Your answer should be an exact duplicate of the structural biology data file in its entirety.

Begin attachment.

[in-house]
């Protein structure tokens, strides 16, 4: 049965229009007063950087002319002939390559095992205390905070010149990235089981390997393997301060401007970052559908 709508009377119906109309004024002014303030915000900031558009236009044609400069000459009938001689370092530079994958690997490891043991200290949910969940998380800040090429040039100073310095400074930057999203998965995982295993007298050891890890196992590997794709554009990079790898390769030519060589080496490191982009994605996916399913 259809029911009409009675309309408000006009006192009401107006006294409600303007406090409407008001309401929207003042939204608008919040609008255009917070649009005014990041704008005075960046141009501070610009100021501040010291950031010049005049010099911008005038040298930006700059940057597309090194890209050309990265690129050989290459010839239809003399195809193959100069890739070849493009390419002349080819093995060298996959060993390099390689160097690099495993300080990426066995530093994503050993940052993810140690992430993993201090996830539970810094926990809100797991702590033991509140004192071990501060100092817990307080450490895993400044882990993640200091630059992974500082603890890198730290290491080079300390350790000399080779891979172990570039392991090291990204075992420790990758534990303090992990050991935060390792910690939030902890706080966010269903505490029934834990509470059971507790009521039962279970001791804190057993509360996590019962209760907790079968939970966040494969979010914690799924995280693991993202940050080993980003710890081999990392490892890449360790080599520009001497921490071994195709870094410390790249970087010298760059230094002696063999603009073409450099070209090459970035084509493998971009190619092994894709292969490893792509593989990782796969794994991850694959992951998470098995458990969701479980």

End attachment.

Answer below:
[in-house]
């Protein structure tokens, strides 16, 4: 049965229009007063950087002319002939390559095992205390905070010149990235089981390997393997301060401007970052559908 709508009377119906109309004024002014303030915000900031558009236009044609400069000459009938001689370092530079994958690997490891043991200290949910969940998380800040090429040039100073310095400074930057999203998965995982295993007298050891890890196992590997794709554009990079790898390769030519060589080496490191982009994605996916399913 259809029911009409009675309309408000006009006192009401107006006294409600303007406090409407008001309401929207003042939204608008919040609008255009917070649009005014990041704008005075960046141009501070610009100021501040010291950031010049005049010099911008005038040298930006700059940057597309090194890209050309990265690129050989290459010839239809003399195809193959100069890739070849493009390419002349080819093995060298996959060993390099390689160097690099495993300080990426066995530093994503050993940052993810140690992430993993201090996830539970810094926990809100797991702590033991509140004192071990501060100092817990307080450490895993400044882990993640200091630059992974500082603890890198730290290491080079300390350790000399080779891979172990570039392991090291990204075992420790990758534990303090992990050991935060390792910690939030902890706080966010269903505490029934834990509470059971507790009521039962279970001791804190057993509360996590019962209760907790079968939970966040494969979010914690799924995280693991993202940050080993980003710890081999990392490892890449360790080599520009001497921490071994195709870094410390790249970087010298760059230094002696063999603009073409450099070209090459970035084509493998971009190619092994894709292969490893792509593989990782796969794994991850694959992951998470098995458990969701479980």